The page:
Chapter 12 Why use liquidated damages clauses?

From the perspectives of both principals and contractors, there are many benefits of including a liquidated damages clause in a contract.

Liquidated damages clauses can:

  • remove the need for the non-breaching party to prove or quantify the actual damage suffered;
  • provide certainty by allowing the parties to determine more precisely their rights and liabilities consequent upon breach;
  • quantify risk allocation and the certainty of the parties’ intentions;
  • provide a more certain method of dealing with the allocation of unusual risks in calculating the amount of loss that the parties may take into account;
  • encourage contract compliance because they are ‘self-enforcing’ (i.e. do not require litigation to be enforced);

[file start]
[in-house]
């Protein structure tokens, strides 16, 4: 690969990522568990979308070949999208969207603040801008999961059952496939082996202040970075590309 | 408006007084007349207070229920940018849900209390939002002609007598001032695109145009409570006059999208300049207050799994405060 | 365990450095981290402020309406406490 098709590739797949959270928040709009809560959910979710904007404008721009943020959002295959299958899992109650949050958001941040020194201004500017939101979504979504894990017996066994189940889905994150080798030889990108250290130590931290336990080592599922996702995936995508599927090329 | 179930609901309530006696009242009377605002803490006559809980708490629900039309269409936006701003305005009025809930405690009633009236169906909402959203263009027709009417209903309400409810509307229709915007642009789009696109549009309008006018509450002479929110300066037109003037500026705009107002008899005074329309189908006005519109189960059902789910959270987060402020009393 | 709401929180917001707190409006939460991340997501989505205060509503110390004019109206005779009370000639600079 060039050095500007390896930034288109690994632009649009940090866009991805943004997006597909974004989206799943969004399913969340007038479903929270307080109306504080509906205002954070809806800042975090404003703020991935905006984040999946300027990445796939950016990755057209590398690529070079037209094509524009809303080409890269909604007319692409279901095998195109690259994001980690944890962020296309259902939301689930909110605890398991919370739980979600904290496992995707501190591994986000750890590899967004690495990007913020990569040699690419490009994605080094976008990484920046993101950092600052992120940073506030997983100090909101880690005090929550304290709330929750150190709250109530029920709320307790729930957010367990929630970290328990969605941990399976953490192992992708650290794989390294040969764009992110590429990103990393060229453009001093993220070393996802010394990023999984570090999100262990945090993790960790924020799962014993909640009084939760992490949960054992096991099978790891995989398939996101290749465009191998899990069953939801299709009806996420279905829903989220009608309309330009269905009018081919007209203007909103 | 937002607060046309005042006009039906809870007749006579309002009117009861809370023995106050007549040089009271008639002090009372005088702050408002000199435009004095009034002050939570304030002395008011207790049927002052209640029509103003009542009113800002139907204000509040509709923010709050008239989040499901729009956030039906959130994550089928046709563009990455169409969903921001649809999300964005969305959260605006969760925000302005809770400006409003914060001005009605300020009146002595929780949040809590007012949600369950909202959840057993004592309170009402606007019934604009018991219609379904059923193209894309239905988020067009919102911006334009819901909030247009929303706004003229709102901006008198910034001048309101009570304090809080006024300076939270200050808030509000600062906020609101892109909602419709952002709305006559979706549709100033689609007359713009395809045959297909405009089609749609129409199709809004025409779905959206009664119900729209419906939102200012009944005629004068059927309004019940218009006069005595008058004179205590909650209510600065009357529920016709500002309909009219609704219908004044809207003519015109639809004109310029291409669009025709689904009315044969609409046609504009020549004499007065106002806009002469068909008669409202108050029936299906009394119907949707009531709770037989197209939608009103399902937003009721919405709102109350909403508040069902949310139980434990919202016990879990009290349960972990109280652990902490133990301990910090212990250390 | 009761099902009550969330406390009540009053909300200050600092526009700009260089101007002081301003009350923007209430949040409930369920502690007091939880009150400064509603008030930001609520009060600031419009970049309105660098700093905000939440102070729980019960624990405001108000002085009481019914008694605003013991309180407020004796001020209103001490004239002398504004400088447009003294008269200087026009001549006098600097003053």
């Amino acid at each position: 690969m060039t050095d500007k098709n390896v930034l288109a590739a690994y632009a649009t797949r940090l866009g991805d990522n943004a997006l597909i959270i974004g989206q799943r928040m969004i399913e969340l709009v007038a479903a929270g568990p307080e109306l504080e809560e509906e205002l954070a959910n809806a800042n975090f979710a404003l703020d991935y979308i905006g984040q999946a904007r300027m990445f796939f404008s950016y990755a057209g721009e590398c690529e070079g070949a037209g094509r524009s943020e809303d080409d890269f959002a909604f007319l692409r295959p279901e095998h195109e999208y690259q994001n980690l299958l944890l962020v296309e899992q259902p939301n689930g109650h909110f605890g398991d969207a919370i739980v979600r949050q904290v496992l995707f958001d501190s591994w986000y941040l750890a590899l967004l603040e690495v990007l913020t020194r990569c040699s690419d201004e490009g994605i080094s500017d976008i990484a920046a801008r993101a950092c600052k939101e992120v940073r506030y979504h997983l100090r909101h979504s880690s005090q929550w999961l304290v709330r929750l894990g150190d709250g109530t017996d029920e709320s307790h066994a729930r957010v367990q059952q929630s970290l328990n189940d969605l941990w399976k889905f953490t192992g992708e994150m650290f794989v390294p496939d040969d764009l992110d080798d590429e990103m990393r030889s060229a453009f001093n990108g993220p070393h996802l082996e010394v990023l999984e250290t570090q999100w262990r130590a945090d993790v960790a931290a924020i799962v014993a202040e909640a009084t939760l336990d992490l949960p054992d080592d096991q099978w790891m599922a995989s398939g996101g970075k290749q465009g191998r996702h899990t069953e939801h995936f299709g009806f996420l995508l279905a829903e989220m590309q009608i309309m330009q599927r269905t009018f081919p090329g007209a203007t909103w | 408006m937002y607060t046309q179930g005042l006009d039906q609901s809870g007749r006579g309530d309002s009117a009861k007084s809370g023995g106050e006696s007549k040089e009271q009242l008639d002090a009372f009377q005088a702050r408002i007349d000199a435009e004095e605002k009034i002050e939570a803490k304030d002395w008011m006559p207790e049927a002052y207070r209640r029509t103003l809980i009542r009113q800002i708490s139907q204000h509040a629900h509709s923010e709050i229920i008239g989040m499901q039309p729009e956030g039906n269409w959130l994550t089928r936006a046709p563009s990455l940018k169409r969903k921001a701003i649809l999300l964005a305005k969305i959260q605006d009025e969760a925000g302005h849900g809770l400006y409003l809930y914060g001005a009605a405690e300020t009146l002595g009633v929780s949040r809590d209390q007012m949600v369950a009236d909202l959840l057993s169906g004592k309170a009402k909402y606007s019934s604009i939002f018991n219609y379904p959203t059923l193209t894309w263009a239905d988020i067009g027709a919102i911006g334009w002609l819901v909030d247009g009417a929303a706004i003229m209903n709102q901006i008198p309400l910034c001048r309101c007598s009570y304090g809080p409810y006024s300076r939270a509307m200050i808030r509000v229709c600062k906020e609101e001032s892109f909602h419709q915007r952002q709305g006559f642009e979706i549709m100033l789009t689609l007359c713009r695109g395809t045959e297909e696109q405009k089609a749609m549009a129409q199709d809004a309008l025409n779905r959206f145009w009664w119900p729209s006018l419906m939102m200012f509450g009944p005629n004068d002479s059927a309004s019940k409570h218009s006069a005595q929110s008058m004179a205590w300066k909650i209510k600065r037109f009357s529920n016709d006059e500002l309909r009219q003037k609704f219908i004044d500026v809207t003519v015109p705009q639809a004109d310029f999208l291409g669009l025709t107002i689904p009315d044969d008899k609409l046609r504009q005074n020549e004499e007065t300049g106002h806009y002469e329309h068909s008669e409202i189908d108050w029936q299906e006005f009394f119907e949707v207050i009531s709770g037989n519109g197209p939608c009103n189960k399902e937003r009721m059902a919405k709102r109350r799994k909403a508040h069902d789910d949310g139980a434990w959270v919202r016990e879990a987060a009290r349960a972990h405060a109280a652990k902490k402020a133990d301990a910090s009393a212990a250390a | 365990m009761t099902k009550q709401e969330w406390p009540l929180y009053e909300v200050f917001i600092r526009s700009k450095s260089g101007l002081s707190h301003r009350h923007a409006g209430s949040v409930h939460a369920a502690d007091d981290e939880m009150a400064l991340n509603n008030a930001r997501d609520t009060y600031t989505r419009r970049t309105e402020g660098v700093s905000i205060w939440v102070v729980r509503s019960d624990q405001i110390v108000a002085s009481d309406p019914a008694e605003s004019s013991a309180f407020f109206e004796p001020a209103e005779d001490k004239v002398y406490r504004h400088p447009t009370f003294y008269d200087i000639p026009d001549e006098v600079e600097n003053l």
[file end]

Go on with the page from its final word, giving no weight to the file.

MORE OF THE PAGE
• provide an appropriate means of incentivising a contractor to perform the works by the date for completion;
  • allow the contractor, at the time of tender, to price its exposure (i.e. damages) payable in the event of certain breaches of the contract;
  • provide the contractor with a basis for comparing the cost of accelerating to achieve practical completion by the date for practical completion with the liability for breach;
  • establish a cap on the liability (these caps can operate in a number of ways) of the contractor for certain breaches of the contract; and
  • allow the principal to recover irrespective of the amount of actual loss.